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Vote win is ‘no mandate’

Aug 08. 2016
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Junta warned as it appears stronger after referendum; questions loom over turnout.
POLITICAL ANALYSTS have warned the post-coup government against regarding the strong “yes” vote in Sunday’s referendum as a mandate.
But the majority support for the draft constitution, and to have junta-appointed senators participate in the selection of future prime ministers, undeniably indicates widespread acceptance of the political roles of Prime Minister Prayut Chan-o-cha, the military-installed regime and the National Council for Peace and Order (NCPO), observers said.
Analysts said the result pointed to the popularity of the powers-that-be, which should help to boost their confidence in running the country. 
Authorities could cite the vote results favouring the charter to claim legitimacy, observers said, adding that a desire to see greater political stability drove the majority “Yes” vote. 
Official results of the referendum vote were still unavailable yesterday but the Election Commission had counted 94 per cent of ballots cast and is expected to announce the official results by tomorrow. The initial turnout was projected at 58 per cent of eligible voters.
As many as 15.5 million, or 61.4 per cent of voters who cast their ballots, approved the draft charter, compared with 9.7 million, or 38.6 per cent, who voted against it, according to unofficial results. 
Most voters, 58.1 per cent, also chose to empower appointed senators to join elected MPs in selecting prime ministers during the first five years after the new Parliament convenes under the new constitution. An estimated 41.9 per cent of voters disapproved of that stipulation.
In the previous 2007 referendum, 57.8 per cent of voters approved that draft constitution, compared with 42.2 per cent who voted against it.
The referendum result will legitimise the junta’s bid to extend its hold on power based on this constitution, Sunai Phasuk, Thailand researcher at Human Rights Watch, was quoted by Reuters as saying.
“It will embolden junta leader Prayut to think he has millions of Thais behind him and it will extend military control,” he said.
Akanat Promphan, a spokesman for the People’s Democratic Reform Foundation, said yesterday that he believed many voters were swayed by Prayut’s announcement a couple of days before the referendum that he would vote for the charter and the additional question on Senate power.
“The vote result reflected General Prayut’s popularity. Most people want reforms outlined in the draft constitution, in the hope that corruption will be suppressed,” he said.
Satitorn Tananitichote, an analyst from King Prajadhipok’s Institute, said that despite support provided by 15.5 million voters, there were still 35 million eligible voters who either |voted against both referendum |questions or did not turn out to vote.
“Given the result, it is obvious that 10 million [who voted ‘no’] are not with the NCPO. But the true majority is the 25 million others who abstained. These are not supporters [of the regime] and even the opposition demonstrated their defiance by not participating in the vote,” Satitorn said.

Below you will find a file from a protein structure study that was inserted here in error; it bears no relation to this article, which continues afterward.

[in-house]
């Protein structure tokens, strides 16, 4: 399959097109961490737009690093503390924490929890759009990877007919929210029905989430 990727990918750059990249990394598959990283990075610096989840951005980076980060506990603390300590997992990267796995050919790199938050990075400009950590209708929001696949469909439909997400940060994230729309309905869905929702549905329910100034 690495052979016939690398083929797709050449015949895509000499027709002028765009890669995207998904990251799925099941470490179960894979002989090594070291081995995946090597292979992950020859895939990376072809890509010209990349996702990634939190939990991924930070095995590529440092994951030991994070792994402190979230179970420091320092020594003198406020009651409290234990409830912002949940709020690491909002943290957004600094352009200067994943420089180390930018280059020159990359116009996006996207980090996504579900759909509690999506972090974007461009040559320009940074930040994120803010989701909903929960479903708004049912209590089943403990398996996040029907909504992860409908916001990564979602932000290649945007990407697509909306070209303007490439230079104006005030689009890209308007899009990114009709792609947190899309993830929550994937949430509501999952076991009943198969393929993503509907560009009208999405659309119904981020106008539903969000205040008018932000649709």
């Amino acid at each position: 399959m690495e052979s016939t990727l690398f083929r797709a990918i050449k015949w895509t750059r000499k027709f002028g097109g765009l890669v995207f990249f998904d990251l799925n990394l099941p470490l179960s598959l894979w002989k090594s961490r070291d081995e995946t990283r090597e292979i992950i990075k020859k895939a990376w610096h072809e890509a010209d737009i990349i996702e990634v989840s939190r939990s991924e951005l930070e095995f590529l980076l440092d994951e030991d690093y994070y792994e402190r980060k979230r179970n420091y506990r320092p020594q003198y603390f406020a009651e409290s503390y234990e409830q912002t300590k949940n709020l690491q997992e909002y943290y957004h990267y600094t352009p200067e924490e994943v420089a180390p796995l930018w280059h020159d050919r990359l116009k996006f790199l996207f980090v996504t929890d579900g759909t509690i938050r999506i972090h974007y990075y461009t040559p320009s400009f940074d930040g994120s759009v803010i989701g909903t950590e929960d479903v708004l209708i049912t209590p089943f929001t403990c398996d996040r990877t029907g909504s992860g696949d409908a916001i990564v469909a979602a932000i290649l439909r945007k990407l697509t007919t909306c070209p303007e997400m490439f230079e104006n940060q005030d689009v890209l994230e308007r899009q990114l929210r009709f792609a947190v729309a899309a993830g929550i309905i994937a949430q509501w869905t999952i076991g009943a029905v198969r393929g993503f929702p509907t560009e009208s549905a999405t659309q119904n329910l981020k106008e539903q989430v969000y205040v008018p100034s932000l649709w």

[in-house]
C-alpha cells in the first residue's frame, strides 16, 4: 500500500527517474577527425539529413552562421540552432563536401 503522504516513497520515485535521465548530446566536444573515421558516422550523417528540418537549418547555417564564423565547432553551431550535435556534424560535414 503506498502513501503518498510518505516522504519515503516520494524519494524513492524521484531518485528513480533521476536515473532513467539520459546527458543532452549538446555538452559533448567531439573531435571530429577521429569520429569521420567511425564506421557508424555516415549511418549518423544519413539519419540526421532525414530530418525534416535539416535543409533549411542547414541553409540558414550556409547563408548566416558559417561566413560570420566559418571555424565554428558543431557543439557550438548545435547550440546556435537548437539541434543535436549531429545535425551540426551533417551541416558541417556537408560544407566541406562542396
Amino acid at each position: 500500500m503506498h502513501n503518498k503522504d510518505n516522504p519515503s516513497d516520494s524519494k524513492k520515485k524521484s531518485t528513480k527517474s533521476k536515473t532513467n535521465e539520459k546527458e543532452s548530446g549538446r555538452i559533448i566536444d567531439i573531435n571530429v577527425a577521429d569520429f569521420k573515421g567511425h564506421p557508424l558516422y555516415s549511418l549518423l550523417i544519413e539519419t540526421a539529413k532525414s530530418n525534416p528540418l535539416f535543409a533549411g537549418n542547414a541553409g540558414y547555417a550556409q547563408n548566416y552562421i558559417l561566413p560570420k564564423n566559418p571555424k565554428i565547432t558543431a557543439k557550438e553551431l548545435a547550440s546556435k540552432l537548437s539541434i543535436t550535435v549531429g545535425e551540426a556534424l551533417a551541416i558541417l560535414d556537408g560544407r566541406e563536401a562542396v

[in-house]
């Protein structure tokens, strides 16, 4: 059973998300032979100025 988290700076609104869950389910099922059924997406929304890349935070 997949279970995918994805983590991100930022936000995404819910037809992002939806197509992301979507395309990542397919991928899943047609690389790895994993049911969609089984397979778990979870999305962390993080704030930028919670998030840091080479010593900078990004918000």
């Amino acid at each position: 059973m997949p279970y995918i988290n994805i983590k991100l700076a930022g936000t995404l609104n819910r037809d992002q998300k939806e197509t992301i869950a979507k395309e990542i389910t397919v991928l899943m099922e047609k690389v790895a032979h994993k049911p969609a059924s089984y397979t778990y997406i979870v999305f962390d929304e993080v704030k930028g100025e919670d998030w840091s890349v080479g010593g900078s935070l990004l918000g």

He said the 61 per cent who voted “yes” in Sunday’s referendum did not form “a true majority” when compared with the 50 million eligible voters.
“When writing organic laws and the national strategy, the NCPO should listen not only to the 15 million voters. That would just lead it in the wrong way. Rather, it has to be more inclusive,” the scholar said. 
Weaker rejection than in 2007
Attachak Sattayanurak, a history professor at Chiang Mai University, said the vote to reject the charter in the North was weaker than in 2007, although rejection votes still outnumbered approval votes.
He said most people wanted an election, so they voted to accept the draft constitution. Additionally, the draft’s opponents failed to convince voters that there would be an election if the draft were rejected, Attachak said. 
Other people who voted for the charter in Chiang Main included political independents and people who based their personal judgements based on “what’s right and wrong”, he said.
Suriyasai Katasila, a political analyst from Rangsit University, said that by accepting the charter by a greater margin than in 2007, people showed they wanted the country to move forward. But regarding the additional question paving the way for the Senate’s role in selecting a prime minister, he said the 41-per-cent rejection figure could mean people are concerned about the military’s role in politics.
The charter draft stipulates that the Senate will be selected by the NCPO.
Suriyasai also said the vote results demonstrated a crisis of faith in the two major political parties, which both rejected the draft. He said the parties should seriously consider reforms and improving themselves.
Two former prime ministers who had spoken publicly against the draft charter said yesterday they respected the decision by the majority of voters.
“I accept the decision of the people,” Yingluck Shinawatra said in a social-media post. “But I am saddened by the fact that our country is going backwards to an undemocratic constitution.”
It was Yingluck’s first public reaction to Sunday’s vote.
Democrat Party leader Abhisit Vejjajiva said he accepted the people’s decision in the referendum but that he would not change his stance against the charter.
Abhisit, also a former prime minister, said he believed that those who voted “yes” wanted the country to move forward with reforms and anti-corruption measures as well as to leave political conflicts behind.
He said the Democrats would have to take people’s wishes into account to adjust the policies of the party.

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